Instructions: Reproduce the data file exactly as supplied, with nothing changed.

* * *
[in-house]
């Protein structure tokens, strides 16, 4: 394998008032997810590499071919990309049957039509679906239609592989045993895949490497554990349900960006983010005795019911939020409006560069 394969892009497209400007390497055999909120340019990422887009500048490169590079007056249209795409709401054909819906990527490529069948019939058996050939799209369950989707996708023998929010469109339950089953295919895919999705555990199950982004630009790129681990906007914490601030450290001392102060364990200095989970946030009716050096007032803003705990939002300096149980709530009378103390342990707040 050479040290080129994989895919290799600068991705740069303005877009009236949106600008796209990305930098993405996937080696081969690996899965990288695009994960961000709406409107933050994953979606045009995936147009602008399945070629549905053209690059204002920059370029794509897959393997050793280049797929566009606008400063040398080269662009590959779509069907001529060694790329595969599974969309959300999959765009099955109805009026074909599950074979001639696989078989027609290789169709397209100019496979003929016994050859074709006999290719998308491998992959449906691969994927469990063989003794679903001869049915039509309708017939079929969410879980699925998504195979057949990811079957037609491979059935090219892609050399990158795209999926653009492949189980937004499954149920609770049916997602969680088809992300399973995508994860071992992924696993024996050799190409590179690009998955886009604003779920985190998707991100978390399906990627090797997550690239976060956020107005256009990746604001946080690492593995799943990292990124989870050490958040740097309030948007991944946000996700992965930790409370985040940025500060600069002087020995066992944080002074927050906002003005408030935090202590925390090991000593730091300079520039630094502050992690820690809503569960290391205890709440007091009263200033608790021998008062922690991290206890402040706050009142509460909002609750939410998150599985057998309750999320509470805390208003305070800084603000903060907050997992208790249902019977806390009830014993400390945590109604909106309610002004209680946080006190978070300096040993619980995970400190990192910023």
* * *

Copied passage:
[in-house]
């Protein structure tokens, strides 16, 4: 394998008032997810590499071919990309049957039509679906239609592989045993895949490497554990349900960006983010005795019911939020409006560069 394969892009497209400007390497055999909120340019990422887009500048490169590079007056249209795409709401054909819906990527490529069948019939058996050939799209369950989707996708023998929010469109339950089953295919895919999705555990199950982004630009790129681990906007914490601030450290001392102060364990200095989970946030009716050096007032803003705990939002300096149980709530009378103390342990707040 050479040290080129994989895919290799600068991705740069303005877009009236949106600008796209990305930098993405996937080696081969690996899965990288695009994960961000709406409107933050994953979606045009995936147009602008399945070629549905053209690059204002920059370029794509897959393997050793280049797929566009606008400063040398080269662009590959779509069907001529060694790329595969599974969309959300999959765009099955109805009026074909599950074979001639696989078989027609290789169709397209100019496979003929016994050859074709006999290719998308491998992959449906691969994927469990063989003794679903001869049915039509309708017939079929969410879980699925998504195979057949990811079957037609491979059935090219892609050399990158795209999926653009492949189980937004499954149920609770049916997602969680088809992300399973995508994860071992992924696993024996050799190409590179690009998955886009604003779920985190998707991100978390399906990627090797997550690239976060956020107005256009990746604001946080690492593995799943990292990124989870050490958040740097309030948007991944946000996700992965930790409370985040940025500060600069002087020995066992944080002074927050906002003005408030935090202590925390090991000593730091300079520039630094502050992690820690809503569960290391205890709440007091009263200033608790021998008062922690991290206890402040706050009142509460909002609750939410998150599985057998309750999320509470805390208003305070800084603000903060907050997992208790249902019977806390009830014993400390945590109604909106309610002004209680946080006190978070300096040993619980995970400190990192910023």